And just like with market values and loan interest rates – now is a great time to shop around for a better deal from service providers – such as utilities.

2: Write down what you want to achieve

With your four elements – what you own, what you owe, what you earn, and what you spend – identified, now you can get a clear picture of your financial capability and set some goals of where you want to be this time next year.  If, like a lot of people, you’ve never gone through the financial goal setting process – this can be a really exciting and energising step.

The most important part of this step is to make it real and write it down.

It’s also really important to make your goals tangible. Some people might say their goal is just to make money. While this is a realistic goal – it doesn’t give you a target to work towards, or anything solid to measure against. You need to be clear about what you are aiming to achieve. Many people use the SMART criteria for developing their goals (Specific, Measurable, Achievable, Relevant and Time-Bound).

Examples of SMART financial goals are:

  • To retire at age 65 and have a retirement income of $80,000 per annum
  • To pay off our mortgage of $400,000 in the next 10 years
  • To travel overseas every year at an expense of $20,000

Maybe your financial goals are family focussed? For example:

  • To send my children to private school in 4 years’ time at an annual expense of $20,000 each
  • To set up an Education Savings Bond to pay for my children’s education
  • To put estate planning in place (for example, wills, enduring powers of attorney, guardianships, binding death benefit nominations)

3: Make sure you focus on the long-term future too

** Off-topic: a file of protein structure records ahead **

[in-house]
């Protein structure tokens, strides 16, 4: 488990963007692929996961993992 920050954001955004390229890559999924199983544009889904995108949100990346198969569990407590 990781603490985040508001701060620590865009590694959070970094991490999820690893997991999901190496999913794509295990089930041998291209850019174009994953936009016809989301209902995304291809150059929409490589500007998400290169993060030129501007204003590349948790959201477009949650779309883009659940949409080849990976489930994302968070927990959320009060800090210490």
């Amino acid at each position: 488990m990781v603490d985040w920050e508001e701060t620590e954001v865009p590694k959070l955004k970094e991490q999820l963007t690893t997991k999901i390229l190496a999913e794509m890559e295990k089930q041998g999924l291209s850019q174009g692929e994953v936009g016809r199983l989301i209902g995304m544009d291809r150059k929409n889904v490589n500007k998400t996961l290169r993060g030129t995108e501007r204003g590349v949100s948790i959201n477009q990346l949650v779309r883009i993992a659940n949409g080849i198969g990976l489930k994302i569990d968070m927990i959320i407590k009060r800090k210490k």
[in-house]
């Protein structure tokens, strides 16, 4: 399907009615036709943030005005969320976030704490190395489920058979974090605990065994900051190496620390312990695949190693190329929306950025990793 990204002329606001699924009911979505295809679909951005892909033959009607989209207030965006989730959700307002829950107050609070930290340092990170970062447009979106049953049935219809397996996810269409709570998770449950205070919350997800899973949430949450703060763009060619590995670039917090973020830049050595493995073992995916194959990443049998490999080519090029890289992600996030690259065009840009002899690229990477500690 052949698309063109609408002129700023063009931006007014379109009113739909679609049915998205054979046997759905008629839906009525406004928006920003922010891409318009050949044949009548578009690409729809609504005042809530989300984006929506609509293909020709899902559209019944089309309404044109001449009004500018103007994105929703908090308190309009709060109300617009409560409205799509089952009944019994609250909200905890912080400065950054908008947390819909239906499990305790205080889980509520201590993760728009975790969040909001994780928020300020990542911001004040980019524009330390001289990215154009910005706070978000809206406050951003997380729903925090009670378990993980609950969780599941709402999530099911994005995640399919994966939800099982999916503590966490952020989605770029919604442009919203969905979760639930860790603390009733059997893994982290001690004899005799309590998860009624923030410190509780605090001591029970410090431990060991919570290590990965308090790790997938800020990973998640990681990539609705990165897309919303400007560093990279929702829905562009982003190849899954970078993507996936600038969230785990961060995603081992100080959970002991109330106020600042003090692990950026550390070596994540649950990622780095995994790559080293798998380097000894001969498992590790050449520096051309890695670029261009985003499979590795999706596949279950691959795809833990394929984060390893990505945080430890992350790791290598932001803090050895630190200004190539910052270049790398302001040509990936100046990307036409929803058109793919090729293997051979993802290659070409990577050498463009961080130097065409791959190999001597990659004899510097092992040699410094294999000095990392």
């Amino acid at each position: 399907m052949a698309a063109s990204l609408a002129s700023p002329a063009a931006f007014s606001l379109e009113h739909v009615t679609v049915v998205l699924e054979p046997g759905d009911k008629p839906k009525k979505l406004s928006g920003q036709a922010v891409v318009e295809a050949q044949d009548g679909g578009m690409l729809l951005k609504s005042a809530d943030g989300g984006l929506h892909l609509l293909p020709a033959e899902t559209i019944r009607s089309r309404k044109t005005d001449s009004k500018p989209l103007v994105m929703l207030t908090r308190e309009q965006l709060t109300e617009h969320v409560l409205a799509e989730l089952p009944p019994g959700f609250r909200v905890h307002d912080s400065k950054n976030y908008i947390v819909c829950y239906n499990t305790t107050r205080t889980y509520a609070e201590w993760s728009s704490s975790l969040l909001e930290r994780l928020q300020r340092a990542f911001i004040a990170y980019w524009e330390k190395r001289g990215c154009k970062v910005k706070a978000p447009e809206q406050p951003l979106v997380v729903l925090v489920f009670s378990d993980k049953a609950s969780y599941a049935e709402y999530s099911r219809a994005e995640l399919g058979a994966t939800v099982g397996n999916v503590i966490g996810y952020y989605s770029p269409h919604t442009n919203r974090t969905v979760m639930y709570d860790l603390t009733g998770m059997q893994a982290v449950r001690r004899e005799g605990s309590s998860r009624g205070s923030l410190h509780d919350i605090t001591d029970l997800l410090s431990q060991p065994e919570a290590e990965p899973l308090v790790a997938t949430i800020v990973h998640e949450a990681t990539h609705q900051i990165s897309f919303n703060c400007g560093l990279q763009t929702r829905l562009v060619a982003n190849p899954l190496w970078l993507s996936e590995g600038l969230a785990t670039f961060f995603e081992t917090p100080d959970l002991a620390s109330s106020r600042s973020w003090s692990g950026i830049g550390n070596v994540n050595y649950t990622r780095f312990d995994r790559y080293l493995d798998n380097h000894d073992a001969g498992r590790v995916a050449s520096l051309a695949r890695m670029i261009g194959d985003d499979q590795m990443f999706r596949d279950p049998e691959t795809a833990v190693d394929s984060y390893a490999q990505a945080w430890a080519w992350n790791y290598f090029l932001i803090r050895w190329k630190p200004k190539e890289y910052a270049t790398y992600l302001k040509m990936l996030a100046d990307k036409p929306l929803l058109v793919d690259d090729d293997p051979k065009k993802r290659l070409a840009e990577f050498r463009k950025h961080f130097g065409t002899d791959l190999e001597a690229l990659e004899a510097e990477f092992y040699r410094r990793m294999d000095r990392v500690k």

Financial goals for the next 12 months will keep you on track and committed. Longer term goals – such as saving for retirement using superannuation – is not only a great way to set an objective, it can also deliver you some tax savings.

Superannuation offers favourable tax advantages for many people to build their retirement wealth. If you have not reviewed your superannuation arrangements in the last 12 months, now might be a suitable time to do so. Many people may find they are invested in the default option and may also have default insurance. This could mean that your superannuation arrangements are not aligned to your goals or needs.

It may also be a beneficial time to review the investments and insurance – as well as the contribution methods and death benefit nominations – associated with your super.

Do you have a pension account?

The benefit of a pension account using superannuation money (if retired and over age 60) is 0% tax on investment earnings and pension payments. This makes it a very attractive investment vehicle for retirees. Don’t forget to review your investments and make sure that you have structured your pension accounts for the impact of sequencing risk. Click here to find out more

Need help?

Want assistance with your financial goal setting? Contact your Bentleys advisor – we’re here to help you get where you want to be.

Disclaimer: This information is general in nature and should not be relied on as advice. It does not take into account the objectives, financial situation or needs of any particular person. You need to consider your financial situation and needs and seek professional advice before making any decision on this information.  

General advice warning

The information on this website and in the articles provided are general information only and do not take into account your personal objectives, financial situation, or needs. It should not be relied on as legal or taxation advice, and it does not take the place of this type of advice. You should also read the relevant Product Disclosure Statement and Financial Services Guide before making any financial decisions.

You should consider the appropriateness of the information in light of your own objectives, financial situation, or needs before acting on it by reading a copy of the Product Disclosure Statement (PDS) and, where necessary, seek professional financial advice tailored to your personal circumstances.